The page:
This isn’t a systematic exposition of the gradual spread. The Buddhists were called ‘bald pate Shramanas’. There were six schools of Shramana, which means, literally, ‘someone who practices austerities’. It was as a Shramana that the Buddha left the palace and practised austerities.
Some of the Shramanas were materialists. Some of them say quite openly, “The sacrificial rites, of which the Brahmins have a monopoly, are simply a swindle. Don’t believe in them. When you’re dead, you’re dead. All their talk of karma is nonsense.”
One of them says, “If a man went north of the Ganges, and murdered, and tortured, and stole and plundered, and set buildings on fire, he would make no bad karma. If another man went south of the Ganges and gave in charity, and helped the weak, and healed the sick, he would make no good karma. You live as a combination of the four elements. When you die, it’s finished, so borrow money and live as happily as you can. When you’re dead, they can’t pursue you.”
These views were spoken very openly, and it’s a great tribute to the India of the time that pretty well anybody could say anything. They were met, and they met each other by debate that was supposed to be rational, and also by the prestige of austerities. Curiously, even the materialists practised austerity. Unless you practised them, you would hardly be heard, but it formed a valuable contribution.
Buddha was one of these protesters. They shaved their heads. He’s contrasted with the Sannyasis, the renunciates of Hinduism, who did not shave their heads. Another important difference is this: that in Buddhism the people could renounce at any age. This was forbidden by Manu, the laws of Manu in Hinduism.
Manu is concerned to uphold the social order. You must be, if you’re a Brahmin, a student. Then you must be a householder. You must found a family. Ideally, you should leave a son. When you can hand over to your son, you retire to the forest and practise austerities. Only then, finally, you become a wandering ascetic devoted to attaining liberation. Manu even says, “It’s wrong for a man, in the householder state of life, to think about liberation.”
This contrasts very strongly. One of the accusations against the Buddhists was that they were undermining the structure of society by allowing renunciation at any age, but we should recognise that Buddha, in a sense, accepted this. He didn’t renounce without leaving a son, and his family was properly provided for. There was no anxiety for their future. However, he was a Shramana, and such he calls himself.
They wandered, lived under a tree or in a cave, except during the rainy season. Then they stopped wandering and they stayed in one place. The lay folk, who were impressed from the very beginning with Buddhism, would build, first of all, very simple huts for a renunciate to live in – a Buddhist renunciate to live in. Buddha allowed this, and he allowed communities of huts.
Devadatta, who’s had rather a bad press, was very against this sort of semi-permanent residence, even though it was only for the rainy season. Devadatta foresaw that people would go on staying in them after the rainy season was over, and this is ultimately what happened. Monasteries were formed, where the monk stayed, finally, for the whole year.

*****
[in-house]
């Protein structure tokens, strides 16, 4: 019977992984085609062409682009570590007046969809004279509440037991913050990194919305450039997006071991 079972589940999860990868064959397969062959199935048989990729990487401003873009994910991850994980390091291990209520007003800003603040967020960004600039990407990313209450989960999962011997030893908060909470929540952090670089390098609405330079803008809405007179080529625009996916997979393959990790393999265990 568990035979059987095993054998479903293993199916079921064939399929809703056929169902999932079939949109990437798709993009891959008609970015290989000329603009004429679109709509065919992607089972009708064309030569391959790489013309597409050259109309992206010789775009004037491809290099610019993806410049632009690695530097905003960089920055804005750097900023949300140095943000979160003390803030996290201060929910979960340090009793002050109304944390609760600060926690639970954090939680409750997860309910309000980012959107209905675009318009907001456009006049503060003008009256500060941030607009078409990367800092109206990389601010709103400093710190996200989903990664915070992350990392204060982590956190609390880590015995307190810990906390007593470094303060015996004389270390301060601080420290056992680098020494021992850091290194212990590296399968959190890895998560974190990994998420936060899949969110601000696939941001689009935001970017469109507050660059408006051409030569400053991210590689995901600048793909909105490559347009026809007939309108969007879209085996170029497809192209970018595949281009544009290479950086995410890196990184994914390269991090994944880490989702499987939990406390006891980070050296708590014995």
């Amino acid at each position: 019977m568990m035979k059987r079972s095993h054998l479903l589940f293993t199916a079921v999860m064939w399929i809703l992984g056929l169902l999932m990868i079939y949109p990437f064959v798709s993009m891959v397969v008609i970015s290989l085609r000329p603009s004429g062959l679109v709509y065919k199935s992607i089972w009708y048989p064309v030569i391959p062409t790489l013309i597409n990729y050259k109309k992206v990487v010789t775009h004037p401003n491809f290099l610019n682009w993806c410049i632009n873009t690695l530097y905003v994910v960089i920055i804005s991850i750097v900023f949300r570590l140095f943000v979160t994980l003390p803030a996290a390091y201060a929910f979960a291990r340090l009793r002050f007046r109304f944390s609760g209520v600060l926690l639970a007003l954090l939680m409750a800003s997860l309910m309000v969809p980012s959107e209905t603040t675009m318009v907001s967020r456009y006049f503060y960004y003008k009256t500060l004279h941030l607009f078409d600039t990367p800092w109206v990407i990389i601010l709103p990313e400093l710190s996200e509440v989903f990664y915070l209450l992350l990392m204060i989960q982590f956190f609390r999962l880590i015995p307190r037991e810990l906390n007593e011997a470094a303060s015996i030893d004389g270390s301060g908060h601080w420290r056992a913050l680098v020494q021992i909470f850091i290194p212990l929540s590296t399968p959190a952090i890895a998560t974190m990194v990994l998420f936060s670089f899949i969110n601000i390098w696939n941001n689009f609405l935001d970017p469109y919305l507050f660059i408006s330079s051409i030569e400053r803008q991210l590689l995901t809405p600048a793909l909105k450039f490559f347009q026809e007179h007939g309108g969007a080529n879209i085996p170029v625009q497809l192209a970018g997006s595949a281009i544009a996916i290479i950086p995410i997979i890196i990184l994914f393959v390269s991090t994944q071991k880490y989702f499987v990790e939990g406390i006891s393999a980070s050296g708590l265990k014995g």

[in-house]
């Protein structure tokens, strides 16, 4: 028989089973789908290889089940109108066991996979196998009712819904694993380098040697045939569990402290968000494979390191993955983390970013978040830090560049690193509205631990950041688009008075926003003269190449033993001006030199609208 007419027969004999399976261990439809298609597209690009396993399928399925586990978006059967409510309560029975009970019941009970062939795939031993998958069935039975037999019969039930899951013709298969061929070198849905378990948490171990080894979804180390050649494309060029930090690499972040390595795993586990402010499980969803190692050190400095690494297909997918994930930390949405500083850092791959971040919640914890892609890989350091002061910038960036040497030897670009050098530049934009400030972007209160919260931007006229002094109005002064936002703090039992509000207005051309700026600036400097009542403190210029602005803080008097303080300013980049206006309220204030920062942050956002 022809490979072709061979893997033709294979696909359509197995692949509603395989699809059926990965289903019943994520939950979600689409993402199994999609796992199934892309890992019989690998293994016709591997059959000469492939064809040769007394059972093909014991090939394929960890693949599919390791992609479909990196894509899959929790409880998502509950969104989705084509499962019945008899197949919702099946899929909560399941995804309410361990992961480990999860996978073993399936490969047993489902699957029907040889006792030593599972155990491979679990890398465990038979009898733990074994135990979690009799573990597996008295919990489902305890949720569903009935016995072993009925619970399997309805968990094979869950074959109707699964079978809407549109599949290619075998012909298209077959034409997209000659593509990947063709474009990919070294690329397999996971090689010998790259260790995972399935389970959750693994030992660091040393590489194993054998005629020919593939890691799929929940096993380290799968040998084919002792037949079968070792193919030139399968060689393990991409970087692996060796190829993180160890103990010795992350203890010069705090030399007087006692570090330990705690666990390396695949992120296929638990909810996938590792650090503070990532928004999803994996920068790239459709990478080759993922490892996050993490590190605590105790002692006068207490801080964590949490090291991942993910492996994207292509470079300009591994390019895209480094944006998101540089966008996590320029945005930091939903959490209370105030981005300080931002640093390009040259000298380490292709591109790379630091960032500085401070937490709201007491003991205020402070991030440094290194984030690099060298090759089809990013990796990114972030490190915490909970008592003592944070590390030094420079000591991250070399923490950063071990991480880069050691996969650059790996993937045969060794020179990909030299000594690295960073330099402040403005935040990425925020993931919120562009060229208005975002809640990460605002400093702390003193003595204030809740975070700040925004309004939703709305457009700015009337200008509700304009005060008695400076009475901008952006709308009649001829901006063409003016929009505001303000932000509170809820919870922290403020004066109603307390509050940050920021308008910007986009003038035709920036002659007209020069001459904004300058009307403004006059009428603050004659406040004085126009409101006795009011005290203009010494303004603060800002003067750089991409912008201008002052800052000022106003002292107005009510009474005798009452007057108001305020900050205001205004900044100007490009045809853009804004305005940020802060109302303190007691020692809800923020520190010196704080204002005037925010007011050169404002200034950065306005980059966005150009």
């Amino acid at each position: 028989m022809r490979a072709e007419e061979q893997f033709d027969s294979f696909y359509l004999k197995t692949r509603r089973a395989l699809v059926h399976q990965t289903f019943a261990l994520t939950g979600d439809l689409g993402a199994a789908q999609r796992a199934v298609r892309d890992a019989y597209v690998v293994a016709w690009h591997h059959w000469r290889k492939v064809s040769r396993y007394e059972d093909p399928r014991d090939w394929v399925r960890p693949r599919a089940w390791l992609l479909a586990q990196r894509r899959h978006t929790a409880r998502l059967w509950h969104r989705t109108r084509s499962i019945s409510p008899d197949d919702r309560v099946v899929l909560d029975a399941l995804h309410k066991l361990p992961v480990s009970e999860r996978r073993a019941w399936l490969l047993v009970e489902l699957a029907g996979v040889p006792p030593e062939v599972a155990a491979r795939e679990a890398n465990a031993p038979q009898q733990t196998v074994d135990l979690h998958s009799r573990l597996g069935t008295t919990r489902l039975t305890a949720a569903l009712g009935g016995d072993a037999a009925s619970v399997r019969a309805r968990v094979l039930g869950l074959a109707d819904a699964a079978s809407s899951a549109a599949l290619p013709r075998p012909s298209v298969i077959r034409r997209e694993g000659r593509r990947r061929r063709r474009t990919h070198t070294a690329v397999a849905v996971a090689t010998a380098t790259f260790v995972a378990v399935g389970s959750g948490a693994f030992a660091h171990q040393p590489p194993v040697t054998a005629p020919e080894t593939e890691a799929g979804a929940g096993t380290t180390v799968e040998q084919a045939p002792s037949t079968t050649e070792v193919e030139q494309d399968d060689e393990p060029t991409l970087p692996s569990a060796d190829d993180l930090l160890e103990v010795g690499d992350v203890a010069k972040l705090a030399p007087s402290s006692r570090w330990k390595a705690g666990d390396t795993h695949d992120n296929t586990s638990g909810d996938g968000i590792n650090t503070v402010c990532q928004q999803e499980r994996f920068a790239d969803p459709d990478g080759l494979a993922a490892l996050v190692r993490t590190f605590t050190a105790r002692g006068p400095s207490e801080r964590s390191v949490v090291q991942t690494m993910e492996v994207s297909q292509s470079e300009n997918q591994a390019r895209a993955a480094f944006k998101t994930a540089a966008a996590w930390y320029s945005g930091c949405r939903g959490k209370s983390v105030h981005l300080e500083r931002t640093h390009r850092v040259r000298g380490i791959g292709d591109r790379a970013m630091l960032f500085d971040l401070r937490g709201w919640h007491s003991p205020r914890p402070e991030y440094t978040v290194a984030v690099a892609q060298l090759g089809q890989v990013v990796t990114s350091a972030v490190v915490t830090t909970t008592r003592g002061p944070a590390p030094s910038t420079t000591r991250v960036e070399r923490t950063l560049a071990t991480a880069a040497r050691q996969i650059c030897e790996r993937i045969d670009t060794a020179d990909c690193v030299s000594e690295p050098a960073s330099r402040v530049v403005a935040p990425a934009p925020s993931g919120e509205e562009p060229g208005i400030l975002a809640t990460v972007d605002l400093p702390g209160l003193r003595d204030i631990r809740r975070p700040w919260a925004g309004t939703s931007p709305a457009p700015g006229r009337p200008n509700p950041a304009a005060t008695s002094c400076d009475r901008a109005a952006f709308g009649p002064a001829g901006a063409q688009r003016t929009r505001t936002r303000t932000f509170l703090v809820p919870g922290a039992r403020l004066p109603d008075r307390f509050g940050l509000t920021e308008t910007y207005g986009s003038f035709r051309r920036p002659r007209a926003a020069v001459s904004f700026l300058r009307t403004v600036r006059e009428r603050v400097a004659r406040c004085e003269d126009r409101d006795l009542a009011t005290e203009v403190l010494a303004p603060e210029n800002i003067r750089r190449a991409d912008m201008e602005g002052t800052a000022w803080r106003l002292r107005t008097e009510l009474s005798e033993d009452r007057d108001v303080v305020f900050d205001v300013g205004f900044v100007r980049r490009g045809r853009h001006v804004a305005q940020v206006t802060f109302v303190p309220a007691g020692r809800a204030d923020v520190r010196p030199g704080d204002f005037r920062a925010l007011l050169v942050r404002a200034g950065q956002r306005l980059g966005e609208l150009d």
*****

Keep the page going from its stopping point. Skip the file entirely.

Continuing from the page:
The other Shramanas, except for the Jains, didn’t form an order like this, and they’ve all died out, so that it can be said that Buddha foresaw that an order would be necessary, with a fixed place of residence – for some, at least. When the Buddhism allowed laymen, those laymen entered Buddhism, but they remained in Hindu society.
It has been estimated that it’s very unlikely that there were any special Buddhist ceremonies for the naming of the child, for wedding, or for funeral. The evidence is that they continued with the same Hindu ceremonies. The Buddha allowed this, that the Hindus’ structure should remain, but it would not give liberation. He allowed, for instance, prayers to the Goddess of the Earth before a building, or to a deity of a stream.
The Buddhists were part of Hindu society. We tend to think of a difference in belief as immediately separating people from their society. This is partly due to our history. Briefly speaking, Christianity and Islam, the first converts were women and slaves, in the majority: the underprivileged. They both suffered very severe persecution. As a result, a sort of background of violence attended the birth of these religions.
Buddhism was a religion of the cities, of the educated. It went in at the top, in almost all the countries which it travelled to. In India also, it was a religion of the cities. From the very beginning, it was patronised by the well off, as well as by the underprivileged, so there’s no association as we have with the word ‘heretic’.
There used to be a statute on the English Statute book, called ‘Concerning the Heretic who Ought to be Burnt.’ Nothing like that in India. There have been very, very minor oppressions and persecutions, but in general Indian kings, whatever religion they belonged to, were tolerant and kindly to those of other religion.
For instance, Ashoka , although a Buddhist and a great Emperor, would give donations to the Ajivikas. They were Shramanas and they were completely opposed to Buddhism.
© Trevor Leggett
Titles in this series are:
Part 1: Early Indian Buddhism
Part 3: Buddhists developed strong logic
Part 4: Ashoka’s Dhamma